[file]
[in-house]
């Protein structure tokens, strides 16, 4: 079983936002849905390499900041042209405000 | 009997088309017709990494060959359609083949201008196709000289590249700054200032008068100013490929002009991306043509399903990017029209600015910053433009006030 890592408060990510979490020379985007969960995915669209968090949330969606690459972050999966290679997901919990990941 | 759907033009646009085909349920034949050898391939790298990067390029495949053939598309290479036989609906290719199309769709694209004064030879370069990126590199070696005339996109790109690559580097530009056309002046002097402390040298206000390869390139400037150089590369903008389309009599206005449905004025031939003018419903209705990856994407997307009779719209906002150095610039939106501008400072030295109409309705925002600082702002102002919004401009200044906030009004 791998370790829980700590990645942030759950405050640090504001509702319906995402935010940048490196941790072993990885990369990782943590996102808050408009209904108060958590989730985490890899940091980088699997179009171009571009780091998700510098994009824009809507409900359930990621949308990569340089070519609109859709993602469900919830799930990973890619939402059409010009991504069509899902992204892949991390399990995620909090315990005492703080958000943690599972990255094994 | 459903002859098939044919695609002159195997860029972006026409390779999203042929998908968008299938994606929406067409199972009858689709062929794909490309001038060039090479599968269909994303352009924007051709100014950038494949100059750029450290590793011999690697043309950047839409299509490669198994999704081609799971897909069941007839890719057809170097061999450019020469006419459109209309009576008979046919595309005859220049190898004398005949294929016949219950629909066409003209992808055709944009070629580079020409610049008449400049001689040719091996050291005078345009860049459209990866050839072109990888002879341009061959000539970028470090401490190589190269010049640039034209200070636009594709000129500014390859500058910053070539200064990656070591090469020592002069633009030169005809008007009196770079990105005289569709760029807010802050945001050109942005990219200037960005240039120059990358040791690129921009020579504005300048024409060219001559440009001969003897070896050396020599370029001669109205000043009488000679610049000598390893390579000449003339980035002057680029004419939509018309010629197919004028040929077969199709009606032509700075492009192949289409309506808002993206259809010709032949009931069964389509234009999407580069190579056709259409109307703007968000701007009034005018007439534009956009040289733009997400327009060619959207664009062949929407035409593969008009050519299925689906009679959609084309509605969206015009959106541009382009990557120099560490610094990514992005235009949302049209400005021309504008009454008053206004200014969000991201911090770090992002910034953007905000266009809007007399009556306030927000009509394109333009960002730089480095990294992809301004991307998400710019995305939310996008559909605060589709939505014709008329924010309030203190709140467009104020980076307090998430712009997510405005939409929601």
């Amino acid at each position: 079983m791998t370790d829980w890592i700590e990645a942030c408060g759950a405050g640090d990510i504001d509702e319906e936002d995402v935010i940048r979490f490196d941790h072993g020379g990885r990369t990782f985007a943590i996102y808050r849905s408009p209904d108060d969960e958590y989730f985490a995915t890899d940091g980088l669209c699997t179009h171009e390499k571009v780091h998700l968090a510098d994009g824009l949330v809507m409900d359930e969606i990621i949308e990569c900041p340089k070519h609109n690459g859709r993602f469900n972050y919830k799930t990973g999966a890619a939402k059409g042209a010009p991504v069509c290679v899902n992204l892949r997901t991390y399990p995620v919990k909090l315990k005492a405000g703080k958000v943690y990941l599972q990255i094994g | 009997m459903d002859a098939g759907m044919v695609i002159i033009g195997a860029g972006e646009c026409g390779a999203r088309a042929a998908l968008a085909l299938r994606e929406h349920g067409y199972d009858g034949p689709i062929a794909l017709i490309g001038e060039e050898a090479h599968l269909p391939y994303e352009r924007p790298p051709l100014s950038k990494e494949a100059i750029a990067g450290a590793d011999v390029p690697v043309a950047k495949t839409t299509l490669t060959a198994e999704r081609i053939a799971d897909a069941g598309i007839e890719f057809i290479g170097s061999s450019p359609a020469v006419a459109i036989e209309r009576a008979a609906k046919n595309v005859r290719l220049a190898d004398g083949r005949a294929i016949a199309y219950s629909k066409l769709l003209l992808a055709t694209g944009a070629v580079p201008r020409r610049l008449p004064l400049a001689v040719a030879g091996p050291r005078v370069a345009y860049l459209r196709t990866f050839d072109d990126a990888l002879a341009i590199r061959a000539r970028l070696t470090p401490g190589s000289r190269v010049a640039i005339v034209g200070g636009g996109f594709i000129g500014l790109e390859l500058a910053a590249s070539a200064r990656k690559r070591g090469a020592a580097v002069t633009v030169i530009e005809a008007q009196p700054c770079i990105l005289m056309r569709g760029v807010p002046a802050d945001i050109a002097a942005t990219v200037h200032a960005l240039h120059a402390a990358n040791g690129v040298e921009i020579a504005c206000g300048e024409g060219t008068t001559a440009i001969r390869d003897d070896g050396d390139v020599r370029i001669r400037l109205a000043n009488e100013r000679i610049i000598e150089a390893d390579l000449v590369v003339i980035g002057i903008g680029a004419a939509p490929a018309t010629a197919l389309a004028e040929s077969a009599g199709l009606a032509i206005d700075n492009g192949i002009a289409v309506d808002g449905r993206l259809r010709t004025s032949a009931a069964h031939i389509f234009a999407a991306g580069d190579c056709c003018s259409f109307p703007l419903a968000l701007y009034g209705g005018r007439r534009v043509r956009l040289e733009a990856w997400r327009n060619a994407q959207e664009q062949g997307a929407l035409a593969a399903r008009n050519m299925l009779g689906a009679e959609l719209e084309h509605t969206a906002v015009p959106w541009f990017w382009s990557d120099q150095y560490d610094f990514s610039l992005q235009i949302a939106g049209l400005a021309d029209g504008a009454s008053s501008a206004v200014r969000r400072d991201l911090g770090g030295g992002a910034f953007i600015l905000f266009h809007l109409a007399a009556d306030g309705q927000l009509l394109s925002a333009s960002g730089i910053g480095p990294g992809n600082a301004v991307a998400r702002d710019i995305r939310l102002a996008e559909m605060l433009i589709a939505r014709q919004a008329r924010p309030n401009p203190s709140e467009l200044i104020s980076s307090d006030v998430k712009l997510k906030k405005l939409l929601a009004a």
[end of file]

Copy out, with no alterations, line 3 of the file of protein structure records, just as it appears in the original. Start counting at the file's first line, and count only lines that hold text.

């Amino acid at each position: 079983m791998t370790d829980w890592i700590e990645a942030c408060g759950a405050g640090d990510i504001d509702e319906e936002d995402v935010i940048r979490f490196d941790h072993g020379g990885r990369t990782f985007a943590i996102y808050r849905s408009p209904d108060d969960e958590y989730f985490a995915t890899d940091g980088l669209c699997t179009h171009e390499k571009v780091h998700l968090a510098d994009g824009l949330v809507m409900d359930e969606i990621i949308e990569c900041p340089k070519h609109n690459g859709r993602f469900n972050y919830k799930t990973g999966a890619a939402k059409g042209a010009p991504v069509c290679v899902n992204l892949r997901t991390y399990p995620v919990k909090l315990k005492a405000g703080k958000v943690y990941l599972q990255i094994g | 009997m459903d002859a098939g759907m044919v695609i002159i033009g195997a860029g972006e646009c026409g390779a999203r088309a042929a998908l968008a085909l299938r994606e929406h349920g067409y199972d009858g034949p689709i062929a794909l017709i490309g001038e060039e050898a090479h599968l269909p391939y994303e352009r924007p790298p051709l100014s950038k990494e494949a100059i750029a990067g450290a590793d011999v390029p690697v043309a950047k495949t839409t299509l490669t060959a198994e999704r081609i053939a799971d897909a069941g598309i007839e890719f057809i290479g170097s061999s450019p359609a020469v006419a459109i036989e209309r009576a008979a609906k046919n595309v005859r290719l220049a190898d004398g083949r005949a294929i016949a199309y219950s629909k066409l769709l003209l992808a055709t694209g944009a070629v580079p201008r020409r610049l008449p004064l400049a001689v040719a030879g091996p050291r005078v370069a345009y860049l459209r196709t990866f050839d072109d990126a990888l002879a341009i590199r061959a000539r970028l070696t470090p401490g190589s000289r190269v010049a640039i005339v034209g200070g636009g996109f594709i000129g500014l790109e390859l500058a910053a590249s070539a200064r990656k690559r070591g090469a020592a580097v002069t633009v030169i530009e005809a008007q009196p700054c770079i990105l005289m056309r569709g760029v807010p002046a802050d945001i050109a002097a942005t990219v200037h200032a960005l240039h120059a402390a990358n040791g690129v040298e921009i020579a504005c206000g300048e024409g060219t008068t001559a440009i001969r390869d003897d070896g050396d390139v020599r370029i001669r400037l109205a000043n009488e100013r000679i610049i000598e150089a390893d390579l000449v590369v003339i980035g002057i903008g680029a004419a939509p490929a018309t010629a197919l389309a004028e040929s077969a009599g199709l009606a032509i206005d700075n492009g192949i002009a289409v309506d808002g449905r993206l259809r010709t004025s032949a009931a069964h031939i389509f234009a999407a991306g580069d190579c056709c003018s259409f109307p703007l419903a968000l701007y009034g209705g005018r007439r534009v043509r956009l040289e733009a990856w997400r327009n060619a994407q959207e664009q062949g997307a929407l035409a593969a399903r008009n050519m299925l009779g689906a009679e959609l719209e084309h509605t969206a906002v015009p959106w541009f990017w382009s990557d120099q150095y560490d610094f990514s610039l992005q235009i949302a939106g049209l400005a021309d029209g504008a009454s008053s501008a206004v200014r969000r400072d991201l911090g770090g030295g992002a910034f953007i600015l905000f266009h809007l109409a007399a009556d306030g309705q927000l009509l394109s925002a333009s960002g730089i910053g480095p990294g992809n600082a301004v991307a998400r702002d710019i995305r939310l102002a996008e559909m605060l433009i589709a939505r014709q919004a008329r924010p309030n401009p203190s709140e467009l200044i104020s980076s307090d006030v998430k712009l997510k906030k405005l939409l929601a009004a």